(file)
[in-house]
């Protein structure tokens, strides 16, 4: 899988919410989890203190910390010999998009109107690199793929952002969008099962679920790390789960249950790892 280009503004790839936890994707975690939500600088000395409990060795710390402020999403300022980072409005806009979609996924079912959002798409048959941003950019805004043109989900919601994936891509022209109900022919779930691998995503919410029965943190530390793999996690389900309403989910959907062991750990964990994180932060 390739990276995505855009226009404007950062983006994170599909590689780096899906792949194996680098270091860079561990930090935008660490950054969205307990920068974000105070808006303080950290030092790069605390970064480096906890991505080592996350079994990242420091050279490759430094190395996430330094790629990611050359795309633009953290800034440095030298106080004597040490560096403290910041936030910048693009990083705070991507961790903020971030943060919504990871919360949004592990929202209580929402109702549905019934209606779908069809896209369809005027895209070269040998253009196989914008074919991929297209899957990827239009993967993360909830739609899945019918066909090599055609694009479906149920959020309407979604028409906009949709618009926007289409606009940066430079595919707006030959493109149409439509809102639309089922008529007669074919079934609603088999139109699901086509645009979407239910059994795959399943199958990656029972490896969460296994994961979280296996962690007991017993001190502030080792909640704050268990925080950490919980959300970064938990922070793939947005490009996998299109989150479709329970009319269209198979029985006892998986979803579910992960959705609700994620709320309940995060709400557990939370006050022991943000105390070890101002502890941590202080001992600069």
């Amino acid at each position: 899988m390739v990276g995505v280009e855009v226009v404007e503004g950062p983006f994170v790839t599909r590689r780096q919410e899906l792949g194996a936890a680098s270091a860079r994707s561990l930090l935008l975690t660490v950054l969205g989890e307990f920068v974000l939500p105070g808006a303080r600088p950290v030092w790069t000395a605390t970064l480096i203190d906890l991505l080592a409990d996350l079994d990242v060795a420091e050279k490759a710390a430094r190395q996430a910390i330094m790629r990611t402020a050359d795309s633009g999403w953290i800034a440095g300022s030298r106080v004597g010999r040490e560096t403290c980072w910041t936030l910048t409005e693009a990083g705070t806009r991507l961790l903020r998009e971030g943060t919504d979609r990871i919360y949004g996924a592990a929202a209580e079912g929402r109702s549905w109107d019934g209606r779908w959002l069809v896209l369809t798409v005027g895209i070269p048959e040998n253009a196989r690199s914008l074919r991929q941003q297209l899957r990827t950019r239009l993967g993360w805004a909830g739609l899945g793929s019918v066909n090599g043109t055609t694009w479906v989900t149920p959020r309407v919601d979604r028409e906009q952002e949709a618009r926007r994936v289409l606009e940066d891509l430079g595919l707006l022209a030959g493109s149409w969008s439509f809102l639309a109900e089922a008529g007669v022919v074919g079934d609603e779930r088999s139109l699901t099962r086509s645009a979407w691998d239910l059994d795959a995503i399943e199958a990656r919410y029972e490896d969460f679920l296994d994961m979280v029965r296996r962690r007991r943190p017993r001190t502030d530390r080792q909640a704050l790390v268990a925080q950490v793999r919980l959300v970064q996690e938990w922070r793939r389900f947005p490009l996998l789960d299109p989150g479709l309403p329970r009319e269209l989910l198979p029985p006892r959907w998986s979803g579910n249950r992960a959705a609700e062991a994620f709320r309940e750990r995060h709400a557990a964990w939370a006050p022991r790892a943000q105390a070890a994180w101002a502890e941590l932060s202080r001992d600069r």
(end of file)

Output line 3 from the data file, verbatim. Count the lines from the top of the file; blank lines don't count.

């Amino acid at each position: 899988m390739v990276g995505v280009e855009v226009v404007e503004g950062p983006f994170v790839t599909r590689r780096q919410e899906l792949g194996a936890a680098s270091a860079r994707s561990l930090l935008l975690t660490v950054l969205g989890e307990f920068v974000l939500p105070g808006a303080r600088p950290v030092w790069t000395a605390t970064l480096i203190d906890l991505l080592a409990d996350l079994d990242v060795a420091e050279k490759a710390a430094r190395q996430a910390i330094m790629r990611t402020a050359d795309s633009g999403w953290i800034a440095g300022s030298r106080v004597g010999r040490e560096t403290c980072w910041t936030l910048t409005e693009a990083g705070t806009r991507l961790l903020r998009e971030g943060t919504d979609r990871i919360y949004g996924a592990a929202a209580e079912g929402r109702s549905w109107d019934g209606r779908w959002l069809v896209l369809t798409v005027g895209i070269p048959e040998n253009a196989r690199s914008l074919r991929q941003q297209l899957r990827t950019r239009l993967g993360w805004a909830g739609l899945g793929s019918v066909n090599g043109t055609t694009w479906v989900t149920p959020r309407v919601d979604r028409e906009q952002e949709a618009r926007r994936v289409l606009e940066d891509l430079g595919l707006l022209a030959g493109s149409w969008s439509f809102l639309a109900e089922a008529g007669v022919v074919g079934d609603e779930r088999s139109l699901t099962r086509s645009a979407w691998d239910l059994d795959a995503i399943e199958a990656r919410y029972e490896d969460f679920l296994d994961m979280v029965r296996r962690r007991r943190p017993r001190t502030d530390r080792q909640a704050l790390v268990a925080q950490v793999r919980l959300v970064q996690e938990w922070r793939r389900f947005p490009l996998l789960d299109p989150g479709l309403p329970r009319e269209l989910l198979p029985p006892r959907w998986s979803g579910n249950r992960a959705a609700e062991a994620f709320r309940e750990r995060h709400a557990a964990w939370a006050p022991r790892a943000q105390a070890a994180w101002a502890e941590l932060s202080r001992d600069r």